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Recipe
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Pasties with Sheep Cheese

Boil the potatoes in their skins, peel them. Allow them to cool and prepare the filling. Take 150g of potatoes for the filling. Grate them on a fine grater, add 50g of butter, mix with a pinch of salt. Then add 250g of sheep cheese, chopped spring onions or chives and 1 teaspoon of sour cream. You can also add a little chopped bacon. Mix it and the filling is ready.

For the dough, weigh the required amount of flour and in a bowl. Grate the potatoes on a fine grater. Sprinkle with salt, add the egg, flour and knead the dough. Let it rest a while. Divide the dough into three parts in order to work better. Roll the dough out to about 2 mm thick. With a glass, cut circles out of the dough. Put the filling on each circle, fold the sides of the dough and push them firmly together with a fork. Cook in boiling salted water with the addition of 1 teaspoon of oil. From the boiling point, cook for about 6 minutes. Strain the cooked pirohy, put on a plate, pour the oil from the fried bacon, in which you melt 50g of butter over them. Pour sour cream, and put the chopped spring onions and fried bacon on top of the pirohy.You may also add dill. Milk or buttermilk goes well as a drink with the dish.

 

Source: Slovak Tourist Board

Recipe

Viennese Schnitzel

The true origin of the Wiener Schnitzel has again become a matter of vigorous debate between culinary historians in recent times. One thing, however, is absolutely certain: the Wiener Schnitzel is truly cosmopolitan. The earliest trails lead to Spain, where the Moors were coating meat with breadcrumbs during the Middle Ages. The Jewish community in Constantinople is similarly reported to have known a dish similar to the Wiener Schnitzel in the 12th century. So whether the legend surrounding the import of the “Costoletta Milanese” from Italy to Austria by Field Marshal Radetzky is true or not, a nice story makes very little difference. The main thing is that the schnitzel is tender and crispy!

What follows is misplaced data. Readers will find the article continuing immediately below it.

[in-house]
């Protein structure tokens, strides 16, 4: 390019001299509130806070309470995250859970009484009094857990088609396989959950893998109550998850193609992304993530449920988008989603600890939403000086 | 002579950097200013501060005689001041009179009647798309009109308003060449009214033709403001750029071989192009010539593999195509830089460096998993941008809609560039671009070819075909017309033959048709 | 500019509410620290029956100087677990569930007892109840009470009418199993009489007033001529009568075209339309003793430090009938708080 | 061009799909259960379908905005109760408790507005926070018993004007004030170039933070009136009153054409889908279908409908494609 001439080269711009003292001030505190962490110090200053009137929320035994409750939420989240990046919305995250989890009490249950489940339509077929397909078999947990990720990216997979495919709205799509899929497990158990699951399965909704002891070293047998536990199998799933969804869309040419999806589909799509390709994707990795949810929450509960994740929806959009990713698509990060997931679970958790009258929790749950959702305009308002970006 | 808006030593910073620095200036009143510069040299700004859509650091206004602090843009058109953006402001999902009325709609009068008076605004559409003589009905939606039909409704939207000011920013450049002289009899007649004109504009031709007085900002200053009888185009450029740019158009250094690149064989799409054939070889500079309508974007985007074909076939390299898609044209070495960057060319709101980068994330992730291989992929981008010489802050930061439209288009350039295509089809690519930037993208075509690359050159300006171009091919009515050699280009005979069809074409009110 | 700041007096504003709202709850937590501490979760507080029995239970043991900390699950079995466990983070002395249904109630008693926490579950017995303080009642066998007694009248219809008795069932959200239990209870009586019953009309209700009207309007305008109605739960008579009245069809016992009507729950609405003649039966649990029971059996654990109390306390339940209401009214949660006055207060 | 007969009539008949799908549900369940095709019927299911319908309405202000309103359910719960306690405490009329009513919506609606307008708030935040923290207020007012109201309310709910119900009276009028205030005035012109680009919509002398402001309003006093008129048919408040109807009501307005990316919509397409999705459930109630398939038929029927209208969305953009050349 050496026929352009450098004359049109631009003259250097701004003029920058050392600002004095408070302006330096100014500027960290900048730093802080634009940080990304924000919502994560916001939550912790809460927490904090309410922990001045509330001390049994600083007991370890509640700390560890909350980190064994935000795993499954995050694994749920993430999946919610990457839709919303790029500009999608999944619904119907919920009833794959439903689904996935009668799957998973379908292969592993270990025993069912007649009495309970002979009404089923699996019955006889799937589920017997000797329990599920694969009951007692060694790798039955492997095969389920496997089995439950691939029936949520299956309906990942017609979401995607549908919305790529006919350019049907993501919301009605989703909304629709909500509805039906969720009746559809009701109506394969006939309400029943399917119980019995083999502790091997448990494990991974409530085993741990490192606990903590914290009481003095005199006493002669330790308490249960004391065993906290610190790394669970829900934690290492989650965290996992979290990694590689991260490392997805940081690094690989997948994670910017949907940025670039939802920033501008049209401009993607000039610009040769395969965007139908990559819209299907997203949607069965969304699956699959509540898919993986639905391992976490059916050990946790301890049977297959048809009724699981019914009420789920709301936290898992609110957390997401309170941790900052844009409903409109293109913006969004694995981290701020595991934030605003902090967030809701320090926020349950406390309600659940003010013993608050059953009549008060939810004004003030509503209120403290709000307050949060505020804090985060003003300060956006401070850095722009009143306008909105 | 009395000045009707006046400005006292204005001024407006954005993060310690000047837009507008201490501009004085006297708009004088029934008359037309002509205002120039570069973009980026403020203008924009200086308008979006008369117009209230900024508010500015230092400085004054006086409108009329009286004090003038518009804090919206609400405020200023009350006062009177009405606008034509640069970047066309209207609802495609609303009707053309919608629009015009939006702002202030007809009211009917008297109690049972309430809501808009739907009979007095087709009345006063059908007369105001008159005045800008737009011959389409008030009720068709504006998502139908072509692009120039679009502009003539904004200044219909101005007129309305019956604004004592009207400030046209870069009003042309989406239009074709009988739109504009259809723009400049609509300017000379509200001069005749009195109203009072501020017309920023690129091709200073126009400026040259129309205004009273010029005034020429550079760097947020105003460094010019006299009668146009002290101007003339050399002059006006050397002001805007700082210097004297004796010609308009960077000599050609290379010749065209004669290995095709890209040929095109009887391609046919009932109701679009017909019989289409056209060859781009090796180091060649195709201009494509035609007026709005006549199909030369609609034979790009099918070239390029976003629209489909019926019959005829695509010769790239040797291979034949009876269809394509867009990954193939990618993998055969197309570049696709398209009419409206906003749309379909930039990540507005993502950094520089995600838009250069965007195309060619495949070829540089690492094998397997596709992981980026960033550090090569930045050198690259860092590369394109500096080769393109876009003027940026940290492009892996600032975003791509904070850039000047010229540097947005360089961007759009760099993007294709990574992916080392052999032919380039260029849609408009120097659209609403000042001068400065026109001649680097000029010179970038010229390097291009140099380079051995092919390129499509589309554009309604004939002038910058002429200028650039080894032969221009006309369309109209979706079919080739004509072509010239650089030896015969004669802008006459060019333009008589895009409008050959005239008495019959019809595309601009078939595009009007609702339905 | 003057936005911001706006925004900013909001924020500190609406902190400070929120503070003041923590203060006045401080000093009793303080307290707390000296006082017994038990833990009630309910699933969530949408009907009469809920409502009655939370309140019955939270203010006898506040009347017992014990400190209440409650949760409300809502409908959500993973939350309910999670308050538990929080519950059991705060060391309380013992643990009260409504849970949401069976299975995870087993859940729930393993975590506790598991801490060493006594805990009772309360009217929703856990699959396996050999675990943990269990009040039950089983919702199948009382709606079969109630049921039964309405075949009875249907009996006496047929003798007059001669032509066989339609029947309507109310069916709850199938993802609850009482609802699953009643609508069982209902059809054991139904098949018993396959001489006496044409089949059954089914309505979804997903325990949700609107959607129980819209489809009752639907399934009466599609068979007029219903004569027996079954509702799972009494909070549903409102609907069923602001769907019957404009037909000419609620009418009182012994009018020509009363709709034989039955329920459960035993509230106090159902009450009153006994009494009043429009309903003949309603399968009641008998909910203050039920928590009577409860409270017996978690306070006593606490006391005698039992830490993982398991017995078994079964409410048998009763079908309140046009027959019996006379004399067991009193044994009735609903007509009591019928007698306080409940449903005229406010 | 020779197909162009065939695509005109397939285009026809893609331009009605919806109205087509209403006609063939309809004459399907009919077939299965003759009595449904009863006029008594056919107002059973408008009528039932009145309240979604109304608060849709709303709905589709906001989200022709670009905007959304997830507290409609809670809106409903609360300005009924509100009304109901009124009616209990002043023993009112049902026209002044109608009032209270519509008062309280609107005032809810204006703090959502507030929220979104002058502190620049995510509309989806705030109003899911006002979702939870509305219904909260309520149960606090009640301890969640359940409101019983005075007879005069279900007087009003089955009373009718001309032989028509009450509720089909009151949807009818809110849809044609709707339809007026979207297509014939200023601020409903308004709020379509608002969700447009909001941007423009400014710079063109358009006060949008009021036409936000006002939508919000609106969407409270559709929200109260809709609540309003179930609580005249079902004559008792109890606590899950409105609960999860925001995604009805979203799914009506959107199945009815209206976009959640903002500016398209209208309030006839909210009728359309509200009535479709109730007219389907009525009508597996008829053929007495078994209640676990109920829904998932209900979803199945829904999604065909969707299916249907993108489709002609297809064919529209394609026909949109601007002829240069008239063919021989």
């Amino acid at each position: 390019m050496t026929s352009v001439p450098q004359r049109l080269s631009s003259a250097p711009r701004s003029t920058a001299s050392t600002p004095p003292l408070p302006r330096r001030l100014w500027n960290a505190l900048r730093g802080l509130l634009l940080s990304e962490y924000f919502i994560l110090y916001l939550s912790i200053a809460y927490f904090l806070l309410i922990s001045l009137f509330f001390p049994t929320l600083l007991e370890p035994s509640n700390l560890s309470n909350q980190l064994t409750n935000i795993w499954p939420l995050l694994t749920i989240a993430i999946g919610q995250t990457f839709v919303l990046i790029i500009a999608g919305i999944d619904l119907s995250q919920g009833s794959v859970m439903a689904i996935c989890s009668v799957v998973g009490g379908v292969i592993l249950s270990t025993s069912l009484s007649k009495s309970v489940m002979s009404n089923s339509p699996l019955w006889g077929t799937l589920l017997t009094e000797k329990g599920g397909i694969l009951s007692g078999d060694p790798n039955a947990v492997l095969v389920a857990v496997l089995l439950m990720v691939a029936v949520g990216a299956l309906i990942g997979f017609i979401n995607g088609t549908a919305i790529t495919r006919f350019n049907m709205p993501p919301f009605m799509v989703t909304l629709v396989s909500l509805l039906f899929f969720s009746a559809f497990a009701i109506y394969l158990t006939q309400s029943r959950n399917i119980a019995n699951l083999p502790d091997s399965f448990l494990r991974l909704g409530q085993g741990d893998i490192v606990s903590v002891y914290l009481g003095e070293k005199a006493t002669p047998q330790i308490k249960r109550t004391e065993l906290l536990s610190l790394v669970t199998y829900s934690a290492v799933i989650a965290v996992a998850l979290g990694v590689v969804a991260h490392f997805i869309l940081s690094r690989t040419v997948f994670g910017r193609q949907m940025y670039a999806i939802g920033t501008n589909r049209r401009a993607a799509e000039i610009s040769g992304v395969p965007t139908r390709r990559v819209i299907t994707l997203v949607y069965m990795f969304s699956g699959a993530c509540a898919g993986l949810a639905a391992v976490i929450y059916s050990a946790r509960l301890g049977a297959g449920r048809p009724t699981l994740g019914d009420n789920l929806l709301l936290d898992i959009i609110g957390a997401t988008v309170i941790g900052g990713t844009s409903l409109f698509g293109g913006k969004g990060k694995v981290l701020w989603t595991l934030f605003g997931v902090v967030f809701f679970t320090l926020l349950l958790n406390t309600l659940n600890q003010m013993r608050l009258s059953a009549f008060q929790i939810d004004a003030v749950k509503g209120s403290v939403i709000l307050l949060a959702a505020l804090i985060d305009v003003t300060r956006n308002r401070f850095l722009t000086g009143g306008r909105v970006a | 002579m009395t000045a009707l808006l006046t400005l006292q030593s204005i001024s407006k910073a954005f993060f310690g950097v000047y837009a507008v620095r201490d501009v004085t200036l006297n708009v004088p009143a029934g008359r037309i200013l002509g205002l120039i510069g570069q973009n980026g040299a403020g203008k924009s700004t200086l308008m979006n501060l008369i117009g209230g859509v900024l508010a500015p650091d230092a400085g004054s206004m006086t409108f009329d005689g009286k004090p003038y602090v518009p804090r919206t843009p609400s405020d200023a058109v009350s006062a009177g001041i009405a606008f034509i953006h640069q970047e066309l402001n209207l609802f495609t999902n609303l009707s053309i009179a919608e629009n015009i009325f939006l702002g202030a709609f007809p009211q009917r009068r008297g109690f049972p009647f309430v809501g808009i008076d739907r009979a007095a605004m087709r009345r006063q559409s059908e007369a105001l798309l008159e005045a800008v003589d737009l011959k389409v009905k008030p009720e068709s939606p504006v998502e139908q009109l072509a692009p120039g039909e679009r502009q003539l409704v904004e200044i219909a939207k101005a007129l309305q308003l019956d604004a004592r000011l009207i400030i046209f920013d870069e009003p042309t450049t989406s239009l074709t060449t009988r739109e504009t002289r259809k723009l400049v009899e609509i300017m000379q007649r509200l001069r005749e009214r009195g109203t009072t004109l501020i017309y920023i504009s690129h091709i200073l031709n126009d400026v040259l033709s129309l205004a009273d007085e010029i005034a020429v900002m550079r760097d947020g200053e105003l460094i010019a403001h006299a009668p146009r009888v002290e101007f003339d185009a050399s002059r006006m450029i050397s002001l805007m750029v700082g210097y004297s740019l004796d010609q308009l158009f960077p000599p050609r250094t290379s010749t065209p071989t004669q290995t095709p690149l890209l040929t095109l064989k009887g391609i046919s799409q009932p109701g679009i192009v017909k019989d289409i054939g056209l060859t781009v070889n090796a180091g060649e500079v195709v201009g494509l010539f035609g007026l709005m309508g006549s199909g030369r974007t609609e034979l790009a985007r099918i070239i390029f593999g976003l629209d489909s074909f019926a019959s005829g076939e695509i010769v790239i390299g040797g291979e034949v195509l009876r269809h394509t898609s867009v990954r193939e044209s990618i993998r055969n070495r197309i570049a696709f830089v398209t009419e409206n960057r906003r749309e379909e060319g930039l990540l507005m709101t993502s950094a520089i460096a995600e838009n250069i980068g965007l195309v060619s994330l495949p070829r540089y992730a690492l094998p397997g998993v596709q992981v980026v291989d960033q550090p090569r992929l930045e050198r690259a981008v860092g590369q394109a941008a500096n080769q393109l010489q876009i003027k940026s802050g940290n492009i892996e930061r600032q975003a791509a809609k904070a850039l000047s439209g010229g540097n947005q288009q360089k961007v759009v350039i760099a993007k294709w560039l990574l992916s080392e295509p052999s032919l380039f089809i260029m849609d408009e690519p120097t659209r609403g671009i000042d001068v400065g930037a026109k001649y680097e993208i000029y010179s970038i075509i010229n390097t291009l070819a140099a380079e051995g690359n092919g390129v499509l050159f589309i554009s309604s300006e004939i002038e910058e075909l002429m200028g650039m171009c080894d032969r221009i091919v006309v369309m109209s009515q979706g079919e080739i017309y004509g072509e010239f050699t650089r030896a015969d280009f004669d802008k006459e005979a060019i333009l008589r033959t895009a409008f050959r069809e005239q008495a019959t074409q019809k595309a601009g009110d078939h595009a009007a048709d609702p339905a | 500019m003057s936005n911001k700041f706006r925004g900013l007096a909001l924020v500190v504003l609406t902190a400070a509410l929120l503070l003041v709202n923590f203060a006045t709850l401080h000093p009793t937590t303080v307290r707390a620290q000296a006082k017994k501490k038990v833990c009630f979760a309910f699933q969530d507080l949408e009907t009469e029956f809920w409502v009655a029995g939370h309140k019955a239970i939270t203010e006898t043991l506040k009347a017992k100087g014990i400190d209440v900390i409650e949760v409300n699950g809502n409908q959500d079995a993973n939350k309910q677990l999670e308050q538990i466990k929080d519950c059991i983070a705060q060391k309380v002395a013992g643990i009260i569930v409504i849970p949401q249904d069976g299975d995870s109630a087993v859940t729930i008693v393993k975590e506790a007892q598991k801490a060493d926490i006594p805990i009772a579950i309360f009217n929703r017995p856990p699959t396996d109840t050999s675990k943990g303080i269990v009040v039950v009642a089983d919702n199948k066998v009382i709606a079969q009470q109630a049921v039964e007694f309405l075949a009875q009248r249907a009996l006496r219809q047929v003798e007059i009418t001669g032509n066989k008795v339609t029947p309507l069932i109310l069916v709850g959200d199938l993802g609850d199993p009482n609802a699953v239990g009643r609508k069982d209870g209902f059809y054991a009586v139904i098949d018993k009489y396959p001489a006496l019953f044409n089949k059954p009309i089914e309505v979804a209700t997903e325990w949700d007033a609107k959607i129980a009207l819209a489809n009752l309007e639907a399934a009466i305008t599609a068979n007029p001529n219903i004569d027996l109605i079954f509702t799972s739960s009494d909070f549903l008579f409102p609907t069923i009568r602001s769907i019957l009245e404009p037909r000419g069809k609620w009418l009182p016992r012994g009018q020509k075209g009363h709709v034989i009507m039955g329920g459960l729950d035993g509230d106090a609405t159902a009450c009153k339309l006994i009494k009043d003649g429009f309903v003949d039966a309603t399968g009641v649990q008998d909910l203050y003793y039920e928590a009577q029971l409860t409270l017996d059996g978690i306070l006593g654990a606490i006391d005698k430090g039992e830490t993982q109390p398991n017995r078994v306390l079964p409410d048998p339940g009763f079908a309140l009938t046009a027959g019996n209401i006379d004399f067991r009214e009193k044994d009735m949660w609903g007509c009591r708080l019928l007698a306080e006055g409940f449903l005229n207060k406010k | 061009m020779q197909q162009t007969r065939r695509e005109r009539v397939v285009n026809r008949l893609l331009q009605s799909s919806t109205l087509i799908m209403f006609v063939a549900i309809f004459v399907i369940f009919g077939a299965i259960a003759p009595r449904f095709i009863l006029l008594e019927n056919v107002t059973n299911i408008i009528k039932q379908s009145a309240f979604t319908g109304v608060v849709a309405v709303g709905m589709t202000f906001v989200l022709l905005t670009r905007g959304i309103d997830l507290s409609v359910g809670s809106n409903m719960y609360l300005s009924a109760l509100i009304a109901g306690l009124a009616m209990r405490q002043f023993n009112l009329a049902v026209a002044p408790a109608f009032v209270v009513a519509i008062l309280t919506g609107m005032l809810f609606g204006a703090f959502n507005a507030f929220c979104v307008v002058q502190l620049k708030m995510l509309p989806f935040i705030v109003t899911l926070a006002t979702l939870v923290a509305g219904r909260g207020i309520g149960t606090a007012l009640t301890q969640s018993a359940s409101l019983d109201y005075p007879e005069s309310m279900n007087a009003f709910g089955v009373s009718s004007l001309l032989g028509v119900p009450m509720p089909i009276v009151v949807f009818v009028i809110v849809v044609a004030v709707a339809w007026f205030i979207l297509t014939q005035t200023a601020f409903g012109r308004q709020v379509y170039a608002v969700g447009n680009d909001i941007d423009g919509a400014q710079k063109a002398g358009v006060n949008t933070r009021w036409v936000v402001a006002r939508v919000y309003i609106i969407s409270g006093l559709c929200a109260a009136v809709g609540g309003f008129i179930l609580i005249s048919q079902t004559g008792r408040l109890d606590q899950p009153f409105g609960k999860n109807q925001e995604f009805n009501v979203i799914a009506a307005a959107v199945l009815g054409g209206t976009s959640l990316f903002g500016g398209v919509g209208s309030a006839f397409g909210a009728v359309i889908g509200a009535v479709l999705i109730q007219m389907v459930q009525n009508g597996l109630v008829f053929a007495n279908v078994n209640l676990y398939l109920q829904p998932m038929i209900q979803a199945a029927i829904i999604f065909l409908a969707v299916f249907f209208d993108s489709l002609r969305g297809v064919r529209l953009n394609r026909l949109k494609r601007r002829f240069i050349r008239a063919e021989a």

Recipe

Cauliflower Croquettes

Meatballs of various types are an integral part of Romanian cuisine and the word chiftea (pl. chiftele) (pronounced /kif-te-a/ – /kif-te-le/) is clearly an indication of their Turkish origin, the word being a corruption of the Turkish kofte and related to the Middle Eastern kafta. In the Moldavian region of Romania they are also commonly known as parjoale (/pur-joa-le/) although these seem to be a little larger in size than the standard Romanian chiftea. Due to the preference for pork in the Romanian diet, these meatballs are most commonly composed of pork, perhaps in combination with some beef. Lamb chiftele are quite rare in Romanian cuisine. These cauliflower croquettes have a moist, light interior and, if cooked right, a crispy coating. Cauliflower is more usually pickled in Romanian or the whole florets are battered and fried.

Ingredients

  • 750g potatoes
  • 200g  fine flour
  • ½ teaspoon of salt
  • 1 egg
  • 250g  sheep cheese
  • 100g butter
  • 150 – 200g smoked bacon
  • 250ml sour cream
  • Spring onions or chives, dill

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